During the demonstration he spoke passionately about how he creates each artwork.
He also resonated with his audience when he spoke of how his confidence had built
through the years but is still ongoing and how painting is very much down to mental
attitude. (I think we can all relate to that).
He certainly has the awards and recognition to reflect his skill, including winning the
SAA Artist of the Year in 2009 and commissions from The Times, Daily Express,
Smirnoff, Esso and Time Magazine as well as many private commissions – one of
his other specialities being portraiture. He’s even designed a stamp for the Royal
His talent has led to working with Daler Rowney in their relaunch of the System 3
Acrylic range (which I’m sure many of us have used) demonstrating the versatility of
the medium at various events.
It was a privilege to watch Hashim at work and to hear some of his useful hints and
tips – I have a feeling that quite a few members will endeavour to emulate some of
his techniques. For those of you who would like to see videos of him demonstrating
landscapes and portraiture techniques, there are several interesting videos available
on You Tube, so why not take a look?
March 5th 2022
Membership Renewal, and a HUGE WELCOME to some NEW Members and an even bigger WELCOME BACK to previous members.
Many of our members have professional skills that they generously share with the rest of us, and so, during our March meeting, Neil Buchanan provided a fascinating talk, laced with hints, tips and demonstrations regarding his many years as a professional framer.
Neil, now retired, went into the profession in the 1980s and was one of the very first ‘Guild Commended Framers’.
The biggest picture he ever had to frame was 7’ x 4’ – so you can imagine that his heart was in his mouth when manoeuvring the glass for that!
Neil gave a short history of picture framing styles and mounting, illustrated with examples from the Tudor period when only the rich could afford framing, up to modern day, discussing the process of ornately hand moulded and gilded earlier frames as well as the fine creation of mounts complete with wash lines (two drawn lines around the mount ‘washed’ with colour), to the minimalism of modern day. I never realised that in the 60s Boots was the major supplier of framed pictures (prints)! Neil showed one of the most famous Boots prints ‘Wings of Love’ which apparently was the top seller. One of my own favourites as a child was ‘Wild White Horses’ by Violet Skinner (do any of you remember?). All very kitsch now I suppose, but heck – I still like it!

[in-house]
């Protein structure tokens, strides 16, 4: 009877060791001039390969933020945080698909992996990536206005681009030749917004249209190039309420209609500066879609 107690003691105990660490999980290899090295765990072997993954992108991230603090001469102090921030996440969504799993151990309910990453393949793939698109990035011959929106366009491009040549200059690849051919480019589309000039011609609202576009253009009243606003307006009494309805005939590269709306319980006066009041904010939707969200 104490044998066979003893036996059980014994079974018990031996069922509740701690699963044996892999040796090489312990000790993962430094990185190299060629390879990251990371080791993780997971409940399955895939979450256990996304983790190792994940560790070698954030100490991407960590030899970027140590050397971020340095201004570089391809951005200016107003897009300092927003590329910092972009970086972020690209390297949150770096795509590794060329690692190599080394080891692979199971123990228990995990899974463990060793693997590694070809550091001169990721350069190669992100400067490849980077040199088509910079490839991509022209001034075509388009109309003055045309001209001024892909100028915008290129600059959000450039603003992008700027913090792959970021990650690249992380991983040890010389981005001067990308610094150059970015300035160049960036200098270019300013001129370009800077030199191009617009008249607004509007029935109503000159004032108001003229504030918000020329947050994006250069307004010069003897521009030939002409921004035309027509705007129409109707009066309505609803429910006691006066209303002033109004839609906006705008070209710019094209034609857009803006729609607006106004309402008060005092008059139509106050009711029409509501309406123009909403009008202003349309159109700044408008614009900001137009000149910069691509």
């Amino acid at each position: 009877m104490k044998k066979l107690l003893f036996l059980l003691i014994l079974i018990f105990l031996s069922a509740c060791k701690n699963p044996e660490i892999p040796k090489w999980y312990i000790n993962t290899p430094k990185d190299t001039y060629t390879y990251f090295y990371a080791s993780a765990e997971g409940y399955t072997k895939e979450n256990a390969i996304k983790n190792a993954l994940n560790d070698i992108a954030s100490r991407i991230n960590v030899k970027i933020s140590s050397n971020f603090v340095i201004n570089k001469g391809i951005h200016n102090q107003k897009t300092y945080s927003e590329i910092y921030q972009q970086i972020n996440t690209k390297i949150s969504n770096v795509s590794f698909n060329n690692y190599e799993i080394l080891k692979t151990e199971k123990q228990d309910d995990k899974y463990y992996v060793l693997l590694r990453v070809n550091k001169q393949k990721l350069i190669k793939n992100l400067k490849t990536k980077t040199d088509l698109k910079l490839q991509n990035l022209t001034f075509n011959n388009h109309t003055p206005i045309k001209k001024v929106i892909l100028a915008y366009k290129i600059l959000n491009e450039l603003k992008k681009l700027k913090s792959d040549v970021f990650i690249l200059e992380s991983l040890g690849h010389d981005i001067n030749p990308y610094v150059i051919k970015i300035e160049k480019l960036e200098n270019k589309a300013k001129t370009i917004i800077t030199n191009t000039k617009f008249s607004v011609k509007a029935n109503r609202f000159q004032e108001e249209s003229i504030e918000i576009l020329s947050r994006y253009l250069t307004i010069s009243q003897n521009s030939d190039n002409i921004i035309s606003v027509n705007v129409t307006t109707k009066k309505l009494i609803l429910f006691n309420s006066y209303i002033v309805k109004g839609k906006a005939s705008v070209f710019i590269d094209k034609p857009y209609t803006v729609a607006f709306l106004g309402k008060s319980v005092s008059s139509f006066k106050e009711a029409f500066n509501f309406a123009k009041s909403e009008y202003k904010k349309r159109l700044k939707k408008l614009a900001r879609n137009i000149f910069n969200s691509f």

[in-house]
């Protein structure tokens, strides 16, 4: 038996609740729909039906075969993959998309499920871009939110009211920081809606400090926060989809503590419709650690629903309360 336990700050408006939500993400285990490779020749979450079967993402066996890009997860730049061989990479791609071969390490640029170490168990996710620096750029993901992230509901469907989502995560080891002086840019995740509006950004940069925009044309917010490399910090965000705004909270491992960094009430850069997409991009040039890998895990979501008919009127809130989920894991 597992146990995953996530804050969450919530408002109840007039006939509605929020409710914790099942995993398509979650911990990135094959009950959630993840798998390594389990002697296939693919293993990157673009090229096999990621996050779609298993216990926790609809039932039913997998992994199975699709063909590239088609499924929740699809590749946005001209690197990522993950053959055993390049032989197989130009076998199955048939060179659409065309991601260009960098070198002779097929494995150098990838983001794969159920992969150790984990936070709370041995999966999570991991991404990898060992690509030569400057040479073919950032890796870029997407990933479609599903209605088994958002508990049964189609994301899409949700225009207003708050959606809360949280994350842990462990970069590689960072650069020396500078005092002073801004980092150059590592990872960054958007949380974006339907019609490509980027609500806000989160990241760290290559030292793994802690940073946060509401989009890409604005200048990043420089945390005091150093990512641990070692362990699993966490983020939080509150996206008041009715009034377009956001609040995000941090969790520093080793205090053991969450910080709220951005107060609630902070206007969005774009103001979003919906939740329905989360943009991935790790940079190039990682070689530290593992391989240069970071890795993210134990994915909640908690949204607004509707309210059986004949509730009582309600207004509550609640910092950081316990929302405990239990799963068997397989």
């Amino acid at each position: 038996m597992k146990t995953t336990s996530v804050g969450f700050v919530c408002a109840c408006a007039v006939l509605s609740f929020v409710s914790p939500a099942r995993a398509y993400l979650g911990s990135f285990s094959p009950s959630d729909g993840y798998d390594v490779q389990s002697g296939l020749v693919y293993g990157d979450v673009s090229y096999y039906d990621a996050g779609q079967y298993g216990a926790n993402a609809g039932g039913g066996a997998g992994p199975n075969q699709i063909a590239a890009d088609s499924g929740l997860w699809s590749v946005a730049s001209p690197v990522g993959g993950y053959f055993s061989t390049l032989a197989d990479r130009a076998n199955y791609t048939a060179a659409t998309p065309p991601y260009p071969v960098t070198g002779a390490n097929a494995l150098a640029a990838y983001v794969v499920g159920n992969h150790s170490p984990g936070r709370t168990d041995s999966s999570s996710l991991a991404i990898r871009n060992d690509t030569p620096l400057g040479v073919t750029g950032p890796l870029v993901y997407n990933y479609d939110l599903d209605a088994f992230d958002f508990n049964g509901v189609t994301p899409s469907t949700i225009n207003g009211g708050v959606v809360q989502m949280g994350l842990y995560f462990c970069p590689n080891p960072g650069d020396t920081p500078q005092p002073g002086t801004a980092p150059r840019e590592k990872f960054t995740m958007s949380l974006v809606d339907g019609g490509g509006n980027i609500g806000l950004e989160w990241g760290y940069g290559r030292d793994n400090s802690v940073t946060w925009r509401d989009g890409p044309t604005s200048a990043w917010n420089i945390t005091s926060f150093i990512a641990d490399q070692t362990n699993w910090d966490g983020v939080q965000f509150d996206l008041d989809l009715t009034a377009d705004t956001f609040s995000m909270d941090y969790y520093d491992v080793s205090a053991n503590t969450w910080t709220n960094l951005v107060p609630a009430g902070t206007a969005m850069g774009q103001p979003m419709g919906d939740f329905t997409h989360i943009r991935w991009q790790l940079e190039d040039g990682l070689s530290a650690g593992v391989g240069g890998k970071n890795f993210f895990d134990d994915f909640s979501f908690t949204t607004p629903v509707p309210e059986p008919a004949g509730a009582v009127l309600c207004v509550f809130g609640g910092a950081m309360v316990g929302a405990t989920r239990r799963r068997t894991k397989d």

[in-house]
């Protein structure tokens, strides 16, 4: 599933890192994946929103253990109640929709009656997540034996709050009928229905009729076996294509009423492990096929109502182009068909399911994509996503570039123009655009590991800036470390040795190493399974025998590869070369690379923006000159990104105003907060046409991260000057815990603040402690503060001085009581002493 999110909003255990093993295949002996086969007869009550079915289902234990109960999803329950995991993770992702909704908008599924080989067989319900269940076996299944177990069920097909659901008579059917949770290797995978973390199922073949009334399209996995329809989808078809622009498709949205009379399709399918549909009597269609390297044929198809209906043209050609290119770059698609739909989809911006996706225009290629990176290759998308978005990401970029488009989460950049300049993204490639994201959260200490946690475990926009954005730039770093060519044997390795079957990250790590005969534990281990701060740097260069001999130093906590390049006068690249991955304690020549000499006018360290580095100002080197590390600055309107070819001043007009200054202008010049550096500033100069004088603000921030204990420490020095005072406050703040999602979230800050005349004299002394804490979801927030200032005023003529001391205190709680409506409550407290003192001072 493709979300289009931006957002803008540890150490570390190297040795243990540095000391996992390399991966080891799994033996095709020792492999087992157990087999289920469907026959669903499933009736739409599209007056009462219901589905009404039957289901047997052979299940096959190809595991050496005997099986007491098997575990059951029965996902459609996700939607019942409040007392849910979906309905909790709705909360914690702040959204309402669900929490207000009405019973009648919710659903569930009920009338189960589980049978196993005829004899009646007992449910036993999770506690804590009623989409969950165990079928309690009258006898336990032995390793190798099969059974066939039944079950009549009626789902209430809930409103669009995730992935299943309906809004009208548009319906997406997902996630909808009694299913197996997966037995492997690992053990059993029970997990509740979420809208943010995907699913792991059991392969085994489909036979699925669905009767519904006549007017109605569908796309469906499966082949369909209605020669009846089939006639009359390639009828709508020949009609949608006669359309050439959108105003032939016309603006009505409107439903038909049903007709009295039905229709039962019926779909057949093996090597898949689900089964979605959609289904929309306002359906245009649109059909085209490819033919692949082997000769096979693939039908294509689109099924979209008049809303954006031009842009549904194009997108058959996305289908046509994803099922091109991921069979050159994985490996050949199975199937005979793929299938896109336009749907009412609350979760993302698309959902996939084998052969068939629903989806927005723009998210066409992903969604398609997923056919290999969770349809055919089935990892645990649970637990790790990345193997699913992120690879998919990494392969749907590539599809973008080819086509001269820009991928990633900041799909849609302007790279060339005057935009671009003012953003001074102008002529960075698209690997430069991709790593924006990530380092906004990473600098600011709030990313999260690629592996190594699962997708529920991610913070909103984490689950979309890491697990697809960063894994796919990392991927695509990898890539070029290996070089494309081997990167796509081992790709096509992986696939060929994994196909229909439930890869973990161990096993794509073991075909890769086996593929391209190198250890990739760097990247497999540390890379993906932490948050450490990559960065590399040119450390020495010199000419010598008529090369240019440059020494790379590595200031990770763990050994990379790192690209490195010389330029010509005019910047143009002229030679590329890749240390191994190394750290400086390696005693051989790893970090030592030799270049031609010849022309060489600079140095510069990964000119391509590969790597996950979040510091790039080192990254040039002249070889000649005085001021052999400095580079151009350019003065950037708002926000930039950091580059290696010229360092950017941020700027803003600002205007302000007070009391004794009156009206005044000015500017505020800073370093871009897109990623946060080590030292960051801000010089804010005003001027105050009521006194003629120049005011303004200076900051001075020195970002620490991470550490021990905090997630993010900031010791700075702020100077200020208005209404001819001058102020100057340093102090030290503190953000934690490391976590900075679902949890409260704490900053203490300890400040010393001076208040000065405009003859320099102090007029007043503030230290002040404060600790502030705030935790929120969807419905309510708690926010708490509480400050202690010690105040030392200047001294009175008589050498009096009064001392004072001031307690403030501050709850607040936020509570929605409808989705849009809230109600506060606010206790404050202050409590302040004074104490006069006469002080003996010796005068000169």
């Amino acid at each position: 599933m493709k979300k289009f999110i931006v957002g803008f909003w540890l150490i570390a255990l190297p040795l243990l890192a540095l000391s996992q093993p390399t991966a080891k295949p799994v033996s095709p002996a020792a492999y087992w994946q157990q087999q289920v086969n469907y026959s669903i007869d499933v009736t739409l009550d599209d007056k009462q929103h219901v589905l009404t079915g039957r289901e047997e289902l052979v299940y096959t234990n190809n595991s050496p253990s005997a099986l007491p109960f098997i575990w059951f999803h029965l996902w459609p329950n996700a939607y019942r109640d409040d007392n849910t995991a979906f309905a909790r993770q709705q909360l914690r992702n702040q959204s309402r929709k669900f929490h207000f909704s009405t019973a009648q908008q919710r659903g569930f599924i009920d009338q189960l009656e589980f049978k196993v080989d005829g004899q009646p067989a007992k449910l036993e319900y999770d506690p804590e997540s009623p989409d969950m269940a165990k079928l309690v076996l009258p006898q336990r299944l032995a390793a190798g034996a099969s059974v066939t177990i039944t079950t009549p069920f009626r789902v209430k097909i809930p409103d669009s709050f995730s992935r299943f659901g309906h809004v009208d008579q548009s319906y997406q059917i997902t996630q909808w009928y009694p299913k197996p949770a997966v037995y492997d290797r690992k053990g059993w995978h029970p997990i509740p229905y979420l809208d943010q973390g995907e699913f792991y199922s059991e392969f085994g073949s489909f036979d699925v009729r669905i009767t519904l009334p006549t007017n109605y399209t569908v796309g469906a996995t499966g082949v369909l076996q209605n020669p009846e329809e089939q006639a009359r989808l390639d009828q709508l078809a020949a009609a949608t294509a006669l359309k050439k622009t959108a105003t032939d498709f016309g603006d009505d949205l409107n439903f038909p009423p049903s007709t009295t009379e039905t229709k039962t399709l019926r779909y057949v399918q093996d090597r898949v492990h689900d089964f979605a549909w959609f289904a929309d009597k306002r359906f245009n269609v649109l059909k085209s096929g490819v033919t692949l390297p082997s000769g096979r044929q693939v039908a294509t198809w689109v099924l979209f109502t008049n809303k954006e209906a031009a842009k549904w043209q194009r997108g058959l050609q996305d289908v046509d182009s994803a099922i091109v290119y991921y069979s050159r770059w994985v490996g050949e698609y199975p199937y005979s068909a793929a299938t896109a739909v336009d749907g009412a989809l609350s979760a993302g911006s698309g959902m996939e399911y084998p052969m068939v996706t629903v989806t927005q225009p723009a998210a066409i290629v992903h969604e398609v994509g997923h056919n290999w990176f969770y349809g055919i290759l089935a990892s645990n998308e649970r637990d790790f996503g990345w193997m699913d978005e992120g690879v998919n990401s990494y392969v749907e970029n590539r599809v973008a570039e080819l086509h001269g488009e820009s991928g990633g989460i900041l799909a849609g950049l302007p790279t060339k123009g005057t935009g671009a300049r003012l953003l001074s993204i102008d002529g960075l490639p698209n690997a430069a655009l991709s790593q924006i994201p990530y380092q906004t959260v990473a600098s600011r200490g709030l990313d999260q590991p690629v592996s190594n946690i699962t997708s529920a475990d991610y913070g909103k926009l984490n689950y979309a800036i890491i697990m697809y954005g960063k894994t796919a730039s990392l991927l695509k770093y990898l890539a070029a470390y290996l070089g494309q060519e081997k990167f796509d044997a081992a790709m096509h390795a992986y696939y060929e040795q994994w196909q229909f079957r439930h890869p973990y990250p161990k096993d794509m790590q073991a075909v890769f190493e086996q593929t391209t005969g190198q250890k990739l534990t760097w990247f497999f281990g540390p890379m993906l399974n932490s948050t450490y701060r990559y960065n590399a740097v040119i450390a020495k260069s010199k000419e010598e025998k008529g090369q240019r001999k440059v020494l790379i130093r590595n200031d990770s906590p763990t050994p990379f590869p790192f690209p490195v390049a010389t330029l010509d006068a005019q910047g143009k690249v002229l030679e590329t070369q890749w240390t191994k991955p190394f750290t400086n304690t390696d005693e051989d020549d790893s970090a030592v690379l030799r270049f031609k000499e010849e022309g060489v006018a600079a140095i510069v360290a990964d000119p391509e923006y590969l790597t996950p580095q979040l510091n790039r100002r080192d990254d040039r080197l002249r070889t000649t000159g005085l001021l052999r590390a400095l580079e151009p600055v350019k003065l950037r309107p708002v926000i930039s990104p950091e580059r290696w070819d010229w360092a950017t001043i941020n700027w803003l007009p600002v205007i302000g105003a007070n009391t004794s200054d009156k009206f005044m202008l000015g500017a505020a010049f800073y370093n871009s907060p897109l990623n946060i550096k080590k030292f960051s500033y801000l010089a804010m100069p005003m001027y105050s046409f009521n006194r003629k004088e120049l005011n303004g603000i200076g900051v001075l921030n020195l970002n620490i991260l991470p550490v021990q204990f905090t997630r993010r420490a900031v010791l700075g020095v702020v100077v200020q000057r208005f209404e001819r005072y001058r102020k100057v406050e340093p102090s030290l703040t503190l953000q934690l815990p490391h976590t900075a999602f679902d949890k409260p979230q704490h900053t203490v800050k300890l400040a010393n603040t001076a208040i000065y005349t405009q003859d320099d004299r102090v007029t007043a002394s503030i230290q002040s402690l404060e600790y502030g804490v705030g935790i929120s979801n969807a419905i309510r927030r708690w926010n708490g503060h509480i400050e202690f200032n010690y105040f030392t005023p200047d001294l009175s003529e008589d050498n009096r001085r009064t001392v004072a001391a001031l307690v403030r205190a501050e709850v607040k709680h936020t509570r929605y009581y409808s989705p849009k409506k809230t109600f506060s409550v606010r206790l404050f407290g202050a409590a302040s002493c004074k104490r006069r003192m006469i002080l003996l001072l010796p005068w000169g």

Over the years, he has witnessed many changes in frame fashion, simplification and minimalism of style, and indeed, the fashion for no frame at all, although he feels that there will be a return to more ornamentation in the future. He also demonstrated just how well, professional mounting, printing and framing can transform the most mundane of paintings or prints.
Questions and discussion were encouraged, especially regarding the benefits of giclée printing and it was felt that the session was a great success – thank you Neil!
The April Meeting (2nd April) will host exciting, award winning artist Hashim Akib, demonstrating a marine landscape in acrylic.
Our members’ competition was ‘March Madness’. The winner, Val Sprott, was decided by a show of hands for her painting which was created using ‘Brusho Crystal Colours’. Thank you to those members who took part.
For April, the monthly completion title will be ‘All at Sea’. Besides the undoubted Glory of Winning, there is a cash prize!
We have waved a fond farewell to the Committee, who after several years have stepped down, having done many great things to move BAS forward – not least achieving two exciting new exhibition opportunities at the Stade Hall during 2022. We have also waved an equally fond hello to the new Chairman, Gary Caney and Secretary, Val Sprott. They have big shoes to fill – as well as three more vacancies, so please do get in touch if interested. Our enormous thanks to the outgoing Committee for all they have done in the past. They will be continuing to assist as sub committees and we are grateful for their ongoing support with the newsletter and website: www.bexhillartsociety.com.